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Welcome to the Encyclopedia of Science Fiction, Fourth Edition. Some sample entries appear below. Click here for the Introduction; here for the masthead; here for Acknowledgments; here for the FAQ; here for advice on citations. Find entries via the search box above (more details here) or browse the menu categories in the grey bar at the top of this page.

Site updated on 27 June 2022
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Proto SF

Meaningful use of the term "proto science fiction" obviously depends on one's Definition of the term "science fiction"; indeed, the quest for sf's literary ancestry and "origins" is as much a dimension of the problem of definition as a backward extrapolation of the History of SF. If by sf we mean labelled or Genre SF, everything published before 1926 would become proto sf; but Hugo Gernsback clearly believed that he was merely attaching a name to a genre which already existed – he ...

Dixon, John

(1969-    ) US author who began publishing work of genre interest with "Halves Interrupted" in Barbaric Yawp for December 1997; most of his work has been horror, including the Carl Freeman sequence beginning with Phoenix Island (2014). Of sf interest is The Point (2018), a Young Adult tale which unites tropes from the Space Cadet juveniles from the previous century and the Superhero origin story. The young protagonist, after joining a revamped West Point Academy, must learn ...

Fantomah, Mystery Woman of the Jungle

US Comic strip created by Fletcher Hanks under the pseudonym Barclay Flagg. First appeared in Jungle Comics #2 (February 1940); last appearance in issue #51 (March 1944). The stories can be divided into three styles: original (issues #2-#15); jungle girl (#16-#26) and Egyptian queen (#27-#51). The first period, by some considerable margin, is the most interesting. / The original Fantomah's plots usually involve men arriving to exploit or harm the jungle; many are evil Scientists, including ...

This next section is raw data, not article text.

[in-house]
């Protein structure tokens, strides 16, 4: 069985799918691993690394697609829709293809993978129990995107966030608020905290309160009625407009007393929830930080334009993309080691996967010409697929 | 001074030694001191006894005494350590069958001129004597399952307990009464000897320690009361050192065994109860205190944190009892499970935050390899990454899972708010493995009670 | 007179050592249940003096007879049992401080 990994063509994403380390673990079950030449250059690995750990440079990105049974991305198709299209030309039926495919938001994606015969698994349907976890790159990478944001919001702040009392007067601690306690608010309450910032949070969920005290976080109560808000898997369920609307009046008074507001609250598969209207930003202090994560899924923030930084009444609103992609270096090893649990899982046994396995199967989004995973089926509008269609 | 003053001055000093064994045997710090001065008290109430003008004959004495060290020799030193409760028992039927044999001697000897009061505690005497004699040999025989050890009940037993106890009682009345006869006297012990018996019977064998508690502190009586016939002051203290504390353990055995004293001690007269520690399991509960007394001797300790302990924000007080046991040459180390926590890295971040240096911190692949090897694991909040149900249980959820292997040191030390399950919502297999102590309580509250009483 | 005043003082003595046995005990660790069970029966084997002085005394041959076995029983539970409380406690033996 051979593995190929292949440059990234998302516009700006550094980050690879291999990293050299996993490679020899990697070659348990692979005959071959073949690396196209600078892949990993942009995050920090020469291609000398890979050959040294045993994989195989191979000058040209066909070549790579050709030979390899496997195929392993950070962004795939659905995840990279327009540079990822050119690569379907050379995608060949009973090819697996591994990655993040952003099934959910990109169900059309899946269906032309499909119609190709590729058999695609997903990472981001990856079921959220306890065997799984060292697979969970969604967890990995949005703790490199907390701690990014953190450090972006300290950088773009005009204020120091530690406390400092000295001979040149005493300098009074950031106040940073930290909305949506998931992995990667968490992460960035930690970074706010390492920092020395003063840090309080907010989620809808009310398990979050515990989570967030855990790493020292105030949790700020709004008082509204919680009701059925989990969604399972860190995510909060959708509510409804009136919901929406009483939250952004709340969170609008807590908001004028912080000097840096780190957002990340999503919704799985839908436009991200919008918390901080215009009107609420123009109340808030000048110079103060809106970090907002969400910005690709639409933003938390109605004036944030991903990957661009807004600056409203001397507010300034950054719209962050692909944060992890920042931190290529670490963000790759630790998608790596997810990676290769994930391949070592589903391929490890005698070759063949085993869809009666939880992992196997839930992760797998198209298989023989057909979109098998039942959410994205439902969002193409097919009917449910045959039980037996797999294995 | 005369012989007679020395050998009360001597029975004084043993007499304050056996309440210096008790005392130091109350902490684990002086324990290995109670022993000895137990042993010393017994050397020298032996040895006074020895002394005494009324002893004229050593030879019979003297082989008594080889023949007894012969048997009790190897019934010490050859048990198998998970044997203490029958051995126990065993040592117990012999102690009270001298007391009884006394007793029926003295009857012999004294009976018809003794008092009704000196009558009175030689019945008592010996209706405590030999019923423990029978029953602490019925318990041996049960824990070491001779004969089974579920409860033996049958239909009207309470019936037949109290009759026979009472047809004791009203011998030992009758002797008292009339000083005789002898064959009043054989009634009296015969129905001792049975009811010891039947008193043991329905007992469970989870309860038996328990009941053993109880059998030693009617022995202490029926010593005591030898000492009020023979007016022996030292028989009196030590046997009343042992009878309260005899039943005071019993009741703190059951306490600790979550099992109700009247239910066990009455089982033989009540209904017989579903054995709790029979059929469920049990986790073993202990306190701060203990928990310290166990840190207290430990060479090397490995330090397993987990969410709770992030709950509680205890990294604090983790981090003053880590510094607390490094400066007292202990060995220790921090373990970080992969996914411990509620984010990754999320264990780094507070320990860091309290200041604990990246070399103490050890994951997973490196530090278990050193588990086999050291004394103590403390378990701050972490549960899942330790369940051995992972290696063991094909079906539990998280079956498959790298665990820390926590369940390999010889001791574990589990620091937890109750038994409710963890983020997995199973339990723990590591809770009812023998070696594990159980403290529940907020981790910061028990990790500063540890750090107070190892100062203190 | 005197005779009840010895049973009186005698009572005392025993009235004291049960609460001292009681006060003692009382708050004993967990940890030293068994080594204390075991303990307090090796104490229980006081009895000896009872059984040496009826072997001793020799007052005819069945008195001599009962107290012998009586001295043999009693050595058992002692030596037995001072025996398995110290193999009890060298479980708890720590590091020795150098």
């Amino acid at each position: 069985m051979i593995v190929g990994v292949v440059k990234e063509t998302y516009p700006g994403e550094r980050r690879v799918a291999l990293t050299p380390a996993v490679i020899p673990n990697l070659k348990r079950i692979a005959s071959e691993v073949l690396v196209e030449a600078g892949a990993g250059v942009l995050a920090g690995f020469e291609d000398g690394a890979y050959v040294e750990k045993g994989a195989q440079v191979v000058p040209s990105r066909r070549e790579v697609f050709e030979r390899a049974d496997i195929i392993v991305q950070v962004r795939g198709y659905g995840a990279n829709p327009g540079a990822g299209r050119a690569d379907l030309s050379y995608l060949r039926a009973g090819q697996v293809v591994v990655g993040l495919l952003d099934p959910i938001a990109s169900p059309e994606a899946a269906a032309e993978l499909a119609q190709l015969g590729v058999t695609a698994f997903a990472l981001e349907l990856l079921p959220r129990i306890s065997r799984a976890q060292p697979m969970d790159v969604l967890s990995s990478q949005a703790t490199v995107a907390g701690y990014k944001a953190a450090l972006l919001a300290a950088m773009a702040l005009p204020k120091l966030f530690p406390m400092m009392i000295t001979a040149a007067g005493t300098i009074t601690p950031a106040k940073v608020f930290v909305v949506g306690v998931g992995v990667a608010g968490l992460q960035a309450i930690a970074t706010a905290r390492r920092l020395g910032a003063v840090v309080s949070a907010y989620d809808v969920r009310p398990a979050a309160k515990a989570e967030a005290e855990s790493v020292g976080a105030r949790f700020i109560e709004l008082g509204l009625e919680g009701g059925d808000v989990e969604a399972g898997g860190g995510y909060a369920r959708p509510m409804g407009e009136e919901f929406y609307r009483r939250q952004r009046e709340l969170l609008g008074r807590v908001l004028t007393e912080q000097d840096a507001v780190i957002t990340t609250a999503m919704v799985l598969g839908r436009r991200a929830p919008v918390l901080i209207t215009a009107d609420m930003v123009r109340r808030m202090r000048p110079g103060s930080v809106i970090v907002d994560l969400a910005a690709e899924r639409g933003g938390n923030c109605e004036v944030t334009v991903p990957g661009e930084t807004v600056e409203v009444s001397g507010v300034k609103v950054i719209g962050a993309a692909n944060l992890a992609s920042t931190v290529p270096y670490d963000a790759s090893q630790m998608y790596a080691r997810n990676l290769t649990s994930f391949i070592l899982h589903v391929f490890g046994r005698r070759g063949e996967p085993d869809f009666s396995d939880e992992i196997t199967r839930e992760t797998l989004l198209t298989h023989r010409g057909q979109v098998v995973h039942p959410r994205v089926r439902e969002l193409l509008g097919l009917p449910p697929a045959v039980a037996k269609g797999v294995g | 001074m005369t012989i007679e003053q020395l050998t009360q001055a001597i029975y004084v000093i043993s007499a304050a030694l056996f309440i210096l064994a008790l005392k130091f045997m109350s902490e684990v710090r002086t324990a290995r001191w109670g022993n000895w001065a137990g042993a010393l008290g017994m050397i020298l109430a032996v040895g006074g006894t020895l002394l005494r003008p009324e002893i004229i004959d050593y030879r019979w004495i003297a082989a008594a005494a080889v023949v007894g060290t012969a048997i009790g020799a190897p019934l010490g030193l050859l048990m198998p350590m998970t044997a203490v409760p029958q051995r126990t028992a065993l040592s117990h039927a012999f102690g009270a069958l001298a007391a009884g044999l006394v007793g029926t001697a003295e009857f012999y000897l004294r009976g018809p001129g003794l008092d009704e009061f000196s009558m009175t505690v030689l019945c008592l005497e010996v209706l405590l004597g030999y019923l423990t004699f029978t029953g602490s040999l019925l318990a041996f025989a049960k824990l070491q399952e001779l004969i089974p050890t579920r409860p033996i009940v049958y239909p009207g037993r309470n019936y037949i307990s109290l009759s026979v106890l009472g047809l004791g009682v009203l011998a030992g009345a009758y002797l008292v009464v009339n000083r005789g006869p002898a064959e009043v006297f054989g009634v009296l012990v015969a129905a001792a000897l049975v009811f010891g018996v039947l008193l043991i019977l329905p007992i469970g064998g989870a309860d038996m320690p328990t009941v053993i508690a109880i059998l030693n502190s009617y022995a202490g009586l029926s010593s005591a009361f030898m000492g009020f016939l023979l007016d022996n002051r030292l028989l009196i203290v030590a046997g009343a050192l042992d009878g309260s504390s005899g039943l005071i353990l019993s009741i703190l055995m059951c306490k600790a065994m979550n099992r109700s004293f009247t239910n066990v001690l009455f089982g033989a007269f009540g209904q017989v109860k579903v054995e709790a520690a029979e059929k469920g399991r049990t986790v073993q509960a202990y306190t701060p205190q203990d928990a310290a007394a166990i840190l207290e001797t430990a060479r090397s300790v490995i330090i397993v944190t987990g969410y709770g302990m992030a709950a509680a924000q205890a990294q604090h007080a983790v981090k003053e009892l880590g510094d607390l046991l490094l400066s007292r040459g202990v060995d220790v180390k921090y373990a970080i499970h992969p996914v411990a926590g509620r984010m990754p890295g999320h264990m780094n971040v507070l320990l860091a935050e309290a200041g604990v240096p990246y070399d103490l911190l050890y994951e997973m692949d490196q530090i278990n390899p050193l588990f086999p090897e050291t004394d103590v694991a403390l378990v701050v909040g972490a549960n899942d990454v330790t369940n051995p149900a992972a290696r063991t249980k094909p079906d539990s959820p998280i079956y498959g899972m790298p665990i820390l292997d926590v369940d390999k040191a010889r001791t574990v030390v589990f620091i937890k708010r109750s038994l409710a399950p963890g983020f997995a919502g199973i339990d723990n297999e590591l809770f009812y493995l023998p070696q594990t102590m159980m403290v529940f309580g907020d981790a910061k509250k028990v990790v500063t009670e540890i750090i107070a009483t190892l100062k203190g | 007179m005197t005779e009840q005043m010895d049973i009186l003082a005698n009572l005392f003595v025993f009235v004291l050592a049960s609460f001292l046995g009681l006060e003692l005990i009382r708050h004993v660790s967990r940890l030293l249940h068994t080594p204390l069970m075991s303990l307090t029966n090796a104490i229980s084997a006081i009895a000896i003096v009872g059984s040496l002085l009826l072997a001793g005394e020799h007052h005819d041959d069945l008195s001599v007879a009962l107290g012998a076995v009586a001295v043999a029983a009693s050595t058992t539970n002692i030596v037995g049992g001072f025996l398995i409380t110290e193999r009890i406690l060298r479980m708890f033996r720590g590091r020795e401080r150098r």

Armentrout, Jennifer L

(1980-    ) US author, often of paranormal romance tales for the Young Adult market, though much of her wide output is nonfantastic; she has also written as by J Lynn. She is of sf interest for the Lux Universe sequence beginning with Obsidian (2011), where the default immersion of her stories in teenage romance is heightened through the fact that some of those involved are Mutants with Superpowers, in an increasingly Dystopian world increasingly riven by factions. [JC]

Black Gate

US Small Press Fantasy magazine that began as a Semiprozine but now pays professional rates. It is published by New Epoch Press, St Charles, Illinois on a bi-annual basis and edited by John O'Neill. It was printed in standard size in emulation of the Pulp magazines, though is not pulp itself being printed on quality lightly coated stock, but each issue runs to over 200 pages giving it the thickness of the old pulps. The print editions, which proved prohibitively expensive, ceased with issue #15 ...

Langford, David

(1953-    ) UK author, critic, editor, publisher and sf fan, in the latter capacity recipient of 21 Hugo awards for fan writing – some of the best of his several hundred pieces are assembled as Let's Hear It for the Deaf Man (coll 1992 chap US; much exp vt The Silence of the Langford 1996; exp 2015 ebook) as Dave Langford, edited by Ben Yalow – plus five Best Fanzine Hugos and one Semiprozine Hugo for his self-produced news magazine, Ansible (which see). His one ...

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